Our children have love languages, too

  • Published
  • By Paula Tracy
  • Family advocacy
I hate grocery shopping. It ranks up there with getting my teeth cleaned or giving the cat his medicine. Still, this past weekend I resolutely made my grocery list and headed out. By the time I finished, I was irritated, tired and wanted nothing more than some nice quiet alone time. So when I pulled into my driveway and saw my 23-year-old son, I was delighted at the prospect of some help with transporting my expensive cargo into the  house.

Allow me to backtrack a little. As a little boy, my son was very active,.energetic and talkative, with a wicked sense of humor. He adored attention and was happiest when one or both of his parents spent one-on-one time with him.

So there we were, my son and I, with a trunk full of groceries. Anticipating my coveted solitude, I grabbed the first load and headed in. And then it started. "Oh, Mom! You've got to see what I found today at the mall!" He then thrust his size 13 foot up in the air for me to examine his new sandals, effectively blocking my path into the house. "They're  memory foam ... you've got to feel them. Here, try them on!" I admired them, but resisted,
citing my looming task as the reason for my reluctance. "No, really! It'll just take a sec.  and I swear you're going to love them. You'll want a pair as soon as you see how great they feel on your feet!" He kicked them off and placed them directly in front of me, looking as happy and expectant as a 5-year old boy. And that's when it hit me: in his heart, he still is a 5-year old boy.

"The Five Love Languages of Couples" is a great book that provides tremendous insight into understanding how to better meet your partner's emotional needs. As adults, we don't just spontaneously develop those love languages; the roots begin in our childhoods. So the five love languages of couples -- acts of service, quality time, physical touch, gifts and words of affirmation -- are just as applicable to kids. My son's primary love language as a little boy was quality time. Every time I stopped what I was
doing, looked him in the face and gave him direct attention, I was conveying my love to him and reaffirming his importance in my life. The adult son still thrives on that one-on-one interaction.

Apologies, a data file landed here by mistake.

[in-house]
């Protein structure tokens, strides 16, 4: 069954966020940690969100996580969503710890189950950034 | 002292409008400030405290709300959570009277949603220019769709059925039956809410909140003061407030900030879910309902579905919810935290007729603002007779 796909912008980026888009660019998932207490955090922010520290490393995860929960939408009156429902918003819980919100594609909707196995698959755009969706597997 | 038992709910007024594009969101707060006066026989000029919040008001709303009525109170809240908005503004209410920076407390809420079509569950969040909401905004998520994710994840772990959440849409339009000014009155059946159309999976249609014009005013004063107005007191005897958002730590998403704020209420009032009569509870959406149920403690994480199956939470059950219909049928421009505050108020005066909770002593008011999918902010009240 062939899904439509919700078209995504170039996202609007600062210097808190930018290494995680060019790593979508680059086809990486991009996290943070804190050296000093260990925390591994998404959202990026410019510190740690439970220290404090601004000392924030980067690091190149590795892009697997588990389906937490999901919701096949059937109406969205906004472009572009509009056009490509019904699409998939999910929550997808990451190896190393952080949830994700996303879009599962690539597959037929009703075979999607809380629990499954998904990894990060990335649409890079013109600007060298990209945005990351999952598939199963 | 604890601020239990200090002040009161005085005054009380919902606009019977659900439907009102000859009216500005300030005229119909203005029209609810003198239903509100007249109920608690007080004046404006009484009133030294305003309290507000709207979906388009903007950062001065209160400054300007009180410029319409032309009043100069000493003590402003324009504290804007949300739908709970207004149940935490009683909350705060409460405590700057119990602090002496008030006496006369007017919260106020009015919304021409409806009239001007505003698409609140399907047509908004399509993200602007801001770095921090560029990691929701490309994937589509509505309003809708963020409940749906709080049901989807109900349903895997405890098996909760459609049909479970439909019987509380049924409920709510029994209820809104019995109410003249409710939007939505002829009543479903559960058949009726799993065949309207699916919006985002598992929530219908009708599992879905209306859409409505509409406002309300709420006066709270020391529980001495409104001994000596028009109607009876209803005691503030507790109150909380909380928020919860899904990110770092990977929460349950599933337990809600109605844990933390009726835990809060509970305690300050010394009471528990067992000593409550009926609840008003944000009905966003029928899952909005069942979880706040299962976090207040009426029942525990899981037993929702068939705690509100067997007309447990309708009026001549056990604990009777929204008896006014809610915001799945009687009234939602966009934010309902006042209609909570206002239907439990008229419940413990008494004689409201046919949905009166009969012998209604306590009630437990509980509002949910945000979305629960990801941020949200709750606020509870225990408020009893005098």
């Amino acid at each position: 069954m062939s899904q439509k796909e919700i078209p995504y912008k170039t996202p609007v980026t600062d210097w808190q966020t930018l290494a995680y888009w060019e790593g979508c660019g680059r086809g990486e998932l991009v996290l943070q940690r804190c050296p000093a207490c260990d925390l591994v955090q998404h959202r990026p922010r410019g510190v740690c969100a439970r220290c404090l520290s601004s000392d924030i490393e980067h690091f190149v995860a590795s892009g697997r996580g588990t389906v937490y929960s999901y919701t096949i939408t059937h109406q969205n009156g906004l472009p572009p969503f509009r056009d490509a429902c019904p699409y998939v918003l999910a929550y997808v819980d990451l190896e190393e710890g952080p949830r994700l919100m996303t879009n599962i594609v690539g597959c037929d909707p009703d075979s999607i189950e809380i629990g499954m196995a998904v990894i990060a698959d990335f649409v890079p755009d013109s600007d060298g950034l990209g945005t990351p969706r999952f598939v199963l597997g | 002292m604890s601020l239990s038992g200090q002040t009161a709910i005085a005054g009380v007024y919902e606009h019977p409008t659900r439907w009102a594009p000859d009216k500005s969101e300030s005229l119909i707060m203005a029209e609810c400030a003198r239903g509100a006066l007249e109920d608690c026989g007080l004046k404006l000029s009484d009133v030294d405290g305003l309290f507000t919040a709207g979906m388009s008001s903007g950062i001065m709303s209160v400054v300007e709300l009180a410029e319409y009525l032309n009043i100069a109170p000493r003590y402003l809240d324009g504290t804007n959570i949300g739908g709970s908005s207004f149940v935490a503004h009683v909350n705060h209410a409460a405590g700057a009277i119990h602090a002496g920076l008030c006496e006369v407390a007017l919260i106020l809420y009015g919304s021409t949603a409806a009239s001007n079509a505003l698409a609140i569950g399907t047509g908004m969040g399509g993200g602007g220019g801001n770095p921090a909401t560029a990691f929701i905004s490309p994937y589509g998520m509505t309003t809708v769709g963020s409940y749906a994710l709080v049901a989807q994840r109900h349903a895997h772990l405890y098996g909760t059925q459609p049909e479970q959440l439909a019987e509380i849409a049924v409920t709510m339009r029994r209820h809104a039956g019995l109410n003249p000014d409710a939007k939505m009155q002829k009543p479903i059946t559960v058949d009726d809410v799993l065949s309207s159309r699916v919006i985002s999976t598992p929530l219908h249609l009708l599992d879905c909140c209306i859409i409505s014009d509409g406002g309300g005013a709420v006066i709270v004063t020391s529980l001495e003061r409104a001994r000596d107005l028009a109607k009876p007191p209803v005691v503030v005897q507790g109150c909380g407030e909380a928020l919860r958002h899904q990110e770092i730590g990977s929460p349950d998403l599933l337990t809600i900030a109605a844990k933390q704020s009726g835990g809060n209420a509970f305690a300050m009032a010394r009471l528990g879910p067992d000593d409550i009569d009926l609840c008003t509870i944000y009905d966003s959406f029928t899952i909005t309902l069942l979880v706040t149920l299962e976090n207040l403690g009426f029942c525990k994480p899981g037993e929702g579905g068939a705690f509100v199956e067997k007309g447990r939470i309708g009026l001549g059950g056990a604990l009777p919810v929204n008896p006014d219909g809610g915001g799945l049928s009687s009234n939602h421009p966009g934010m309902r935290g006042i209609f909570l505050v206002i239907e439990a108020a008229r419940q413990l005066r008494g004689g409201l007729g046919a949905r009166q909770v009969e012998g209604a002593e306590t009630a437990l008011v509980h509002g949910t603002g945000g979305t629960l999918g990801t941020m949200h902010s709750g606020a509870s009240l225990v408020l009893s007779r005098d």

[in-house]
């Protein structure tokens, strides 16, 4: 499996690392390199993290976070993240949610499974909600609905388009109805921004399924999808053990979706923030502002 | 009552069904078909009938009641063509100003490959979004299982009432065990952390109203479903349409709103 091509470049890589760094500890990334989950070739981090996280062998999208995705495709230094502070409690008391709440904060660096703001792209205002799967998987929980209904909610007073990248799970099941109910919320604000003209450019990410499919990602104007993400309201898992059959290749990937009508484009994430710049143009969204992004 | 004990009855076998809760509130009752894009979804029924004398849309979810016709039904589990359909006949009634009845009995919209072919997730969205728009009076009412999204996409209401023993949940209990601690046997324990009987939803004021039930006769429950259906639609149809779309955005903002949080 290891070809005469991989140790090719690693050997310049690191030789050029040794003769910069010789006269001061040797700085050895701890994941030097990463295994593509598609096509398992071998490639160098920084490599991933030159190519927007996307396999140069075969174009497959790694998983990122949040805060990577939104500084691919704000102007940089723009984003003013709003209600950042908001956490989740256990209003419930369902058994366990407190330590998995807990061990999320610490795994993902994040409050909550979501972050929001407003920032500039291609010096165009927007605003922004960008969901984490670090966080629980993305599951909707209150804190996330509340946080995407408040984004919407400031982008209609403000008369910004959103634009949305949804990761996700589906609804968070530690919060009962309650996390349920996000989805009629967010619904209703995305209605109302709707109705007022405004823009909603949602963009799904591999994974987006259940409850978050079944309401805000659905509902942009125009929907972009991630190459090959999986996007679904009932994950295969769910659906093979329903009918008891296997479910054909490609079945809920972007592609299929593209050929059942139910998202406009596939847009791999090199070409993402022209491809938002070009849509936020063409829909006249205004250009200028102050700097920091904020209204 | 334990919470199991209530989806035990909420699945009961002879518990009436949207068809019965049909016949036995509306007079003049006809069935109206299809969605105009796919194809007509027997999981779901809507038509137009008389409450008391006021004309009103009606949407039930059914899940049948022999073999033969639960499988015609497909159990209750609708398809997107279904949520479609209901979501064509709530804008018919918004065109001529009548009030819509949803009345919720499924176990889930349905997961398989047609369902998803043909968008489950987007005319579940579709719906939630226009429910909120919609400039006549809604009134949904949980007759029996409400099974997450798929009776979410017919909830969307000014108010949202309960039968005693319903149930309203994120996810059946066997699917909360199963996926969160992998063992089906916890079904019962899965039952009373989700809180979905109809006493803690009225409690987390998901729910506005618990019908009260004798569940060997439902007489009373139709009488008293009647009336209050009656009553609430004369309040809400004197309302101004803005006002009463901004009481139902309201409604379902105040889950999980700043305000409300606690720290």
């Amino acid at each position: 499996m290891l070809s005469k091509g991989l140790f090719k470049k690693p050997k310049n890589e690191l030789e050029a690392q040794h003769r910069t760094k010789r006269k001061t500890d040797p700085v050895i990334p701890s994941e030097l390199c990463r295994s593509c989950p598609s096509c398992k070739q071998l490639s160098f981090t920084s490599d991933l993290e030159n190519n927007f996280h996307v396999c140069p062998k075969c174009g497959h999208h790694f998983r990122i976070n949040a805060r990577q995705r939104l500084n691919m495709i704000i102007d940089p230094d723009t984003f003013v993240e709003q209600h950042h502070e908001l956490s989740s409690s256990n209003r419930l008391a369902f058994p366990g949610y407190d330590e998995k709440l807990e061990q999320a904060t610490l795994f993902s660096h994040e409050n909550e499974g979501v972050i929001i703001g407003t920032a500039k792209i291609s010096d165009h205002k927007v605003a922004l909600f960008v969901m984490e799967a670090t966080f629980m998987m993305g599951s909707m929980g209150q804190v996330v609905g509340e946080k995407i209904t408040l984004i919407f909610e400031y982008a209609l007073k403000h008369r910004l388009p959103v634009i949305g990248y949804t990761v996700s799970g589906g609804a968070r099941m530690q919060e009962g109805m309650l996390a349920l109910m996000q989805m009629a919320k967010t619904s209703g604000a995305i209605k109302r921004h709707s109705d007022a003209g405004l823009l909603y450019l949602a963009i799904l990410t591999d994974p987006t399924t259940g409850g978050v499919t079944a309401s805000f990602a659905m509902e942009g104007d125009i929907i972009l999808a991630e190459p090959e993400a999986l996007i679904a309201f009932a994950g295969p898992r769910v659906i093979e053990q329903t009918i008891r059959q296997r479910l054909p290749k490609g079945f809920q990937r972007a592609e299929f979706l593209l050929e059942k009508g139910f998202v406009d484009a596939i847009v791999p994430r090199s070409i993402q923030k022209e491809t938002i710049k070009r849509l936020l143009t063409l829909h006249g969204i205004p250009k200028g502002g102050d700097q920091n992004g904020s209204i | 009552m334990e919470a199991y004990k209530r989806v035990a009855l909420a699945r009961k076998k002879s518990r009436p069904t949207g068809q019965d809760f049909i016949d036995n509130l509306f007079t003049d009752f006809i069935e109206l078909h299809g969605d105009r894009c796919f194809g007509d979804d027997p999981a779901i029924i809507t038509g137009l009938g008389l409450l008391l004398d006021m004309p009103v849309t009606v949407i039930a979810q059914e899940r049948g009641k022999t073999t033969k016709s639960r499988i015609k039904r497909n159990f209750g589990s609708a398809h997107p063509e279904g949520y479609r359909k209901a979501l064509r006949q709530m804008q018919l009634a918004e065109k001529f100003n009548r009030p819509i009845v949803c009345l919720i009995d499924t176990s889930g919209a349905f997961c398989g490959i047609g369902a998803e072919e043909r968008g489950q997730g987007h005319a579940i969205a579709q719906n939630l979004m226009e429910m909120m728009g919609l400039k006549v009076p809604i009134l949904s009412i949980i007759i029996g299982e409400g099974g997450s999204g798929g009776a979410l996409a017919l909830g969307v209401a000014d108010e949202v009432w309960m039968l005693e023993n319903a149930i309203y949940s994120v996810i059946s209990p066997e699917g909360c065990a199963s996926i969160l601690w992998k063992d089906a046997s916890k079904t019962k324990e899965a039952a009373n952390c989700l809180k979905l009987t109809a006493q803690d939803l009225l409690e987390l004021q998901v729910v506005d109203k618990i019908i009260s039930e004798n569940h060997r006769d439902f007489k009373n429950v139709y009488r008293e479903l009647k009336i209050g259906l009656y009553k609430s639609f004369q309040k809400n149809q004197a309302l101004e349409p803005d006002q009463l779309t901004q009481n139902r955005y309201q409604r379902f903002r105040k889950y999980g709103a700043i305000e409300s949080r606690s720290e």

My oldest is now 24; as a child, gifts was her primary love language, hands down. It still is. The youngest at 17 "speaks" the languages of physical touch and acts of service. My 5-year-old granddaughter? Quality time and physical touch. My 3- year-old grandson responds best to words of affirmation. Now that I've really paid attention to what is
most meaningful to each child, I'm impressed with how much easier it is not just to meet their emotional needs, but also to understand what drives and motivates their interactions with others.
  What about your kids? Have you ever wondered why a parenting response that seemed so effective with one child simply didn't have thesame impact with another? Or why, no matter how much you expressed verbal and physical affection to a child, s/he just never seemed to "feel loved" enough? As parents, it's easy to feel frustrated or guilty when this happens, wondering what we're doing wrong. Probably nothing. Instead, while you're doing everything right, you and your child are merely speaking different languages and trying desperately to translate one another's messages.

In a nutshell, hugs, kisses, pats on the back and affectionate shoulder squeezes will reinforce your love to a child who speaks the physical touch language. Praise, words of encouragement and gentle guidance shout love to a words of affirmation child. For kids who speak the quality time language, moments spent together, sharing thoughts and feelings matter most. Try to spend one-on-one time with that child. Meaningful gift-giving  is what fills the love tank of a child who responds to gifts. And while most of us appreciate a thoughtfully chosen present, these children respond to the entire  experience of receiving: the anticipation or surprise, selection, the way it is wrapped, the gift itself and how it will be worn/used/proudly displayed. Last, when an Acts of Service child comes to you with a request for help, a positive response communicates far more than just the accomplishment of the immediate task.

So I tried on the sandals. I compromised. I kicked off one shoe and tried it on to see what the fuss was all about. And he was right; I do want a pair.